Tuesday, January 30, 2007

Looking Like Media Center: Background Text

OK, we now have the tools in hand to create our first UI element - the text that appears in the background of Media Center interfaces (check in the top right corner of almost any Media Center window).

It's a fairly simple beast really - we simply need a text control that gradually fades out vertically.

But we are going to implement this as a reusable control. So put your MCML hats on, and let's dive in.

<UI Name="BackgroundText">
</UI>


That's kind of obvious really - we have defined our control.

Like our previous example, we are going to need to be able to change the text that appears in the control. We will use a property called 'Label'.

...
  <Properties>
    <cor:String Name="Label" cor:String="$Required">
  </Properties>
...


Now we create the control we need...

...
  <Content>
    <Text Name="TextLabel" Color="White" Font="Arial,40"/>
  </Content>
...


And we set up a binding between the property Label and the text control TextLabel.

...
  <Rules>
    <Binding Source="[Label]" Target="TextLabel.Content"/>
  </Rules>
...


OK, that gets us text...but it's bright white! That's not really of any use to us yet. So first, we need to set the alpha property of the text. This chooses how transparent it is going to be. We need the background blue to show through into our interface, so we need something around 25% transparent. So an alpha value of 0.75 (Alpha is a measurement of how VISIBLE an object is, so it's the inverse of the transparency of an object) will do nicely.

    <Text Name="TextLabel" Color="White" Font="Arial,40" Alpha="0.75"/>

Well, it's now transparent, but we have no fade. The last step in this process is to create a CLIP object, which will allow us to make gradient fades around the edges of a defined rectangle.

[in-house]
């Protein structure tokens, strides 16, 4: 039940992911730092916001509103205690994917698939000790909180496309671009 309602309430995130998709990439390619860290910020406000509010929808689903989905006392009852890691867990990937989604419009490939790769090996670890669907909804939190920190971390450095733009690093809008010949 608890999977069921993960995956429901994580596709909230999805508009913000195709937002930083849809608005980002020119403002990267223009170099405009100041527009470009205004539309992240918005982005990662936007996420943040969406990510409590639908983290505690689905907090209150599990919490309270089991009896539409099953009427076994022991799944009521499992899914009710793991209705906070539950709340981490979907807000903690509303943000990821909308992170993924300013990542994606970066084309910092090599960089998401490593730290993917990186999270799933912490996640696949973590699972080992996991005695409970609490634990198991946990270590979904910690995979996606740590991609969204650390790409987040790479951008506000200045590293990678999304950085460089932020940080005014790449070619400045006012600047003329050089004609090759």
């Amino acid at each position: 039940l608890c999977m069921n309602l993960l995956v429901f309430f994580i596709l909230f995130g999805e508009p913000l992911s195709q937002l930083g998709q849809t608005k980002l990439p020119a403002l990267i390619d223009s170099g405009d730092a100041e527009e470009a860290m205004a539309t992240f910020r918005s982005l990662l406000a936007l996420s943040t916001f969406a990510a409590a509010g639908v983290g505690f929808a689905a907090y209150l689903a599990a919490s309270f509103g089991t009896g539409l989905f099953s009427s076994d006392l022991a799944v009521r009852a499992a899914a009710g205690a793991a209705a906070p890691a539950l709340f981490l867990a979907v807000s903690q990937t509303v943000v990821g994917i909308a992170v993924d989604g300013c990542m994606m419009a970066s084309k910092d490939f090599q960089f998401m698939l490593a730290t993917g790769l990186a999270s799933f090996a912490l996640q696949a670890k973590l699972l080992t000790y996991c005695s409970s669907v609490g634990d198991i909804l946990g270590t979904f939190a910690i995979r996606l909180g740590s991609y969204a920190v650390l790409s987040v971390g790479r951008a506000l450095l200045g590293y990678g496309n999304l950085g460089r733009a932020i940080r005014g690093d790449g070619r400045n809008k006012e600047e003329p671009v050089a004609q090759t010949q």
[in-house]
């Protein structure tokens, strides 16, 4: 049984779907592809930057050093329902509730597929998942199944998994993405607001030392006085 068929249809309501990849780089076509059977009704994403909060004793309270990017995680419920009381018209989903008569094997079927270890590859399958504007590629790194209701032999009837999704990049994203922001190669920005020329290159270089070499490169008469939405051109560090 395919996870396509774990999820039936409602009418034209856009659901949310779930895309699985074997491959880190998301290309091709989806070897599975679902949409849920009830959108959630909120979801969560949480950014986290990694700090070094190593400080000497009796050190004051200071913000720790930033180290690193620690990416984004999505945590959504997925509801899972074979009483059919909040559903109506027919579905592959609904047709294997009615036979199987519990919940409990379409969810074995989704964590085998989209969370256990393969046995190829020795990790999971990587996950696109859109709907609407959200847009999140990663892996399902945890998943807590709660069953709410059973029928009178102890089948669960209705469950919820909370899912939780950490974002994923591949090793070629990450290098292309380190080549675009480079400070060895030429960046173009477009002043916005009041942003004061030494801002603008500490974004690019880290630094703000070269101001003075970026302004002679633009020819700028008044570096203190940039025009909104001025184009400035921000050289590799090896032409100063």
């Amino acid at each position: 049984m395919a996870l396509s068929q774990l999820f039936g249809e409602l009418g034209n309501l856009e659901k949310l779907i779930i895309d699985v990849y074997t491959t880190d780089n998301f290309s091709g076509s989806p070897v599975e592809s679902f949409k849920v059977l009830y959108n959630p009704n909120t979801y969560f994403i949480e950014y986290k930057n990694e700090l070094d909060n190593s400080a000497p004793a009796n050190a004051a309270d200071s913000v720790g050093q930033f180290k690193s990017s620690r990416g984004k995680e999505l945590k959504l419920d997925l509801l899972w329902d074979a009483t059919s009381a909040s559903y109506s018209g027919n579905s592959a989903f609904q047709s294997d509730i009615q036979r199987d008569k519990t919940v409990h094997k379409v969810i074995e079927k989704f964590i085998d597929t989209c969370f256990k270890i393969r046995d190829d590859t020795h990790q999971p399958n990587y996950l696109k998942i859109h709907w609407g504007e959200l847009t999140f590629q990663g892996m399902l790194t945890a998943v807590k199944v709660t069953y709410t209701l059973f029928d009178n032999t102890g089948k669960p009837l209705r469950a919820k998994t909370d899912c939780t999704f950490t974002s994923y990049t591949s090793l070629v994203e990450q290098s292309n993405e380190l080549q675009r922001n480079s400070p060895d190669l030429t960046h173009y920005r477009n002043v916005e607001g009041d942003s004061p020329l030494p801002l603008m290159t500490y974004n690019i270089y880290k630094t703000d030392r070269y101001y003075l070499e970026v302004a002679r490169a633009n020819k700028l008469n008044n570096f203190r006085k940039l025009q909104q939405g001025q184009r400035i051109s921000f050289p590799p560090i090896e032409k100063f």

Clip objects contain all of the objects they will effect, so we need to change the content tag to contain the following...

...
  <Content>
    <Clip Orientation="Vertical" MaximumSize="300,60" FadeSize="26" NearOffset="-40">
      <Children>
        <Text Name="TextLabel" Color="White" Font="Arial,40"/>
      </Children>
    </Clip>
  </Content>
...


The key to the fading is the 'FadeSize', 'Orientation' and 'NearOffset' attributes of the Clip object.

Orientation determines the direction of the fade (eg. since we want the text to fade downwards, Vertical is the obvious solution).

Fadesize is the physical size of the gradient fade. A fadesize of 26 like we have above will make all objects start fading once they are within 26 pixes of the edge of the box.

NearOffset (and FarOffset) adjust the starting places of the gradient fades. In this case, we are moving the NearOffset WAY back. This is so that the TOP of our next does not become faded, but the BOTTOM will be, because we have left FarOffset at it's normal level.

There you have it. A reusable control to start you on your way. Of course, we still need to tweak the font to match the one used in Media Center, but I'll leave that up to you. And when you DO figure it out, could you tell me what it is? I can't find the bugger :)

<UI Name="BackgroundText">
  <Properties>
    <cor:String Name="Label" cor:String="$Required">
  </Properties>

  <Rules>
    <Binding Source="[Label]" Target="TextLabel.Content"/>
  </Rules>

  <Content>
    <Clip Orientation="Vertical" MaximumSize="300,60" FadeSize="26" NearOffset="-40">
      <Children>
        <Text Name="TextLabel" Color="White" Font="Arial,40"/>
      </Children>
    </Clip>
  </Content>

</UI>

1 comment:

Sorry said...

...and the winner is:

Segoe Media Center Semibold